Kotlin Programming Language
Welcome to Kotlin! Some handy links:
- Kotlin Site
- Getting Started Guide
- Try Kotlin
- Kotlin Standard Library
- Issue Tracker
- Kotlin Blog
- Follow Kotlin on Twitter
- Public Slack channel
- TeamCity CI build
Build environment requirements
In order to build Kotlin distribution you need to have:
- Apache Ant 1.9.4 and higher
- JDK 1.6, 1.7 and 1.8
Setup environment variables as following:
JAVA_HOME="path to JDK 1.6" JDK_16="path to JDK 1.6" JDK_17="path to JDK 1.7" JDK_18="path to JDK 1.8"
To build this project, first time you try to build you need to run this:
ant -f update_dependencies.xml
which will setup the dependencies on
- intellij-core: is a part of command line compiler and contains only necessary APIs.
- idea-full: is a full blown IntelliJ IDEA Community Edition to be used in former plugin module.
Then, you need to run
ant -f build.xml
which will build the binaries of the compiler and put them into the 'dist' directory. You may need to increase the heap size for Ant using ANT_OPTS.
OPTIONAL: Maven distribution is built separately, run
from 'libraries' directory after building the compiler. Refer to libraries/ReadMe.md for details.
Working with the project in IntelliJ IDEA
The root kotlin project already has an IntelliJ IDEA project, you can just open it in IntelliJ IDEA.
You may need to set the Project SDK (File -> Project Structure -> Project). You may also need to add
tools.jar to your SDK: File -> Project Structure -> SDKs -> -> Classpath, then choose the
tools.jar in the JDK's
If you are not dealing with Android, you may need to disable the Android Plugin in order to compile the project.
Since Kotlin project contains code written in Kotlin itself, you will also need a Kotlin plugin to build the project in IntelliJ IDEA. To keep the plugin version in sync with the rest of the team and our Continuous Integration server you should install the according to the instructions below.
If you want to have an IntelliJ IDEA installation without the Kotlin plugin which is separate to your default IntelliJ IDEA installation which has the Kotlin plugin see this document which describes how to have multiple IntelliJ IDEA installations using different configurations and plugin directories.
From this root project there are Run/Debug Configurations for running IDEA or the Compiler Tests for example; so if you want to try out the latest and greatest IDEA plugin
- VCS -> Git -> Pull
- Run IntelliJ IDEA
- a child IntelliJ IDEA with the Kotlin plugin will then startup
- you can now open the kotlin libraries project to then work with the various kotlin libraries etc.
There are several options for getting Kotlin plugin. A stable version can be obtained as any other plugin for IntelliJ IDEA:
Preferences -> Plugins -> Install JetBrains plugin... -> Search with "Kotlin" string
The most recent version of the plugin can be downloaded from the IDEA Plugin and Tests CI build. When downloading is finished you can install it with "Install plugin from disk...":
Preferences -> Plugins -> Install plugin from disk...
You can now open any Kotlin based projects.
Note for contributors: If you are planning to contribute to Kotlin project you probably want to have locally the same version of plugin that build server is using for building. As this version is constantly moving, the best way to always be updated is to let IntelliJ IDEA notify you when it is time to renew your plugin.
Preferences -> Plugins -> Browse Repositories -> Manage Repositories...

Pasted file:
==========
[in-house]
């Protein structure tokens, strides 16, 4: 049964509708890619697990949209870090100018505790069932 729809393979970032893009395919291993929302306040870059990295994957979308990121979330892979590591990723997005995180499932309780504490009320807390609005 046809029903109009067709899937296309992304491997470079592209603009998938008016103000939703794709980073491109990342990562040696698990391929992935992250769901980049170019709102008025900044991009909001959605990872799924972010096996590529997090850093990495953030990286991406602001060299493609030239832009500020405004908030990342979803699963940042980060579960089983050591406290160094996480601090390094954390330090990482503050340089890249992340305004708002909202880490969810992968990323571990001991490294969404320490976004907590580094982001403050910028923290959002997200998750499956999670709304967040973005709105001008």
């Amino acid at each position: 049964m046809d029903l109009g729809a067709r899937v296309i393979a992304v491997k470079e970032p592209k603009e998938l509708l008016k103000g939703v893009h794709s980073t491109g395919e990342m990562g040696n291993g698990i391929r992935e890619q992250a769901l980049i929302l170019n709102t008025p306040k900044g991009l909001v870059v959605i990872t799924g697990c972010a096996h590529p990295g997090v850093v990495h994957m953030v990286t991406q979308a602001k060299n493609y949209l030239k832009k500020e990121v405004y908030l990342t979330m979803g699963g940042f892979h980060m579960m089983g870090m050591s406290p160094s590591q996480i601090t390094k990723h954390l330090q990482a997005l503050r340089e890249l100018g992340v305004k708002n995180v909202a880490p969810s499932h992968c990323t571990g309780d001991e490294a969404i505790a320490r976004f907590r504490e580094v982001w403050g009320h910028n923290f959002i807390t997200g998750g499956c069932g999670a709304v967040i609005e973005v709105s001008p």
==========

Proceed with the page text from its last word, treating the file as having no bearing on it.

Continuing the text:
and add the following URL to your repositories:
Then update the list of plugins in "Browse Repositories", you'll see two versions of Kotlin there, install the one with the higher version number.
We love contributions! There's lots to do on Kotlin and on the standard library so why not chat with us about what you're interested in doing? Please join the #kontributors channel in our Slack chat and let us know about your plans.
If you want to find some issues to start off with, try this query which should find all Kotlin issues that marked as "up-for-grabs".
Currently only committers can assign issues to themselves so just add a comment if you're starting work on it.
A nice gentle way to contribute would be to review the standard library docs and find classes or functions which are not documented very well and submit a patch.
In particular it'd be great if all functions included a nice example of how to use it such as for the
hashMapOf() function. This is implemented using the
@sample macro to include code from a test function. The benefits of this approach are twofold; First, the API's documentation is improved via beneficial examples that help new users and second, the code coverage is increased.
If you want to work on the compiler
The Kotlin compiler is written in Java and Kotlin (we gradually migrate more and more of it to pure Kotlin). So the easiest way to work on the compiler or IntelliJ IDEA plugin is
- download a clean IDEA 15 EAP build
- install the Kotlin plugin
- open the root kotlin project in IDEA (opening the kotlin directory)
You can now run the various Run/Debug Configurations such as
- All Compiler Tests
- All IDEA Plugin Tests
If you want to work on the Kotlin libraries
Then build via
cd libraries mvn install
Some of the code in the standard library is created by generating code from templates. See the README in the stdlib section for how run the code generator. The existing templates can be used as examples for creating new ones.
If you create your own fork, it might help to enable rebase by default when you pull by executing
git config --global pull.rebase true. This will avoid your local repo having too many merge commits which will help keep your pull request simple and easy to apply.
If you include in your comment this text (where KT-1234 is the Issue ID in the Issue Tracker, the issue will get automatically marked as fixed.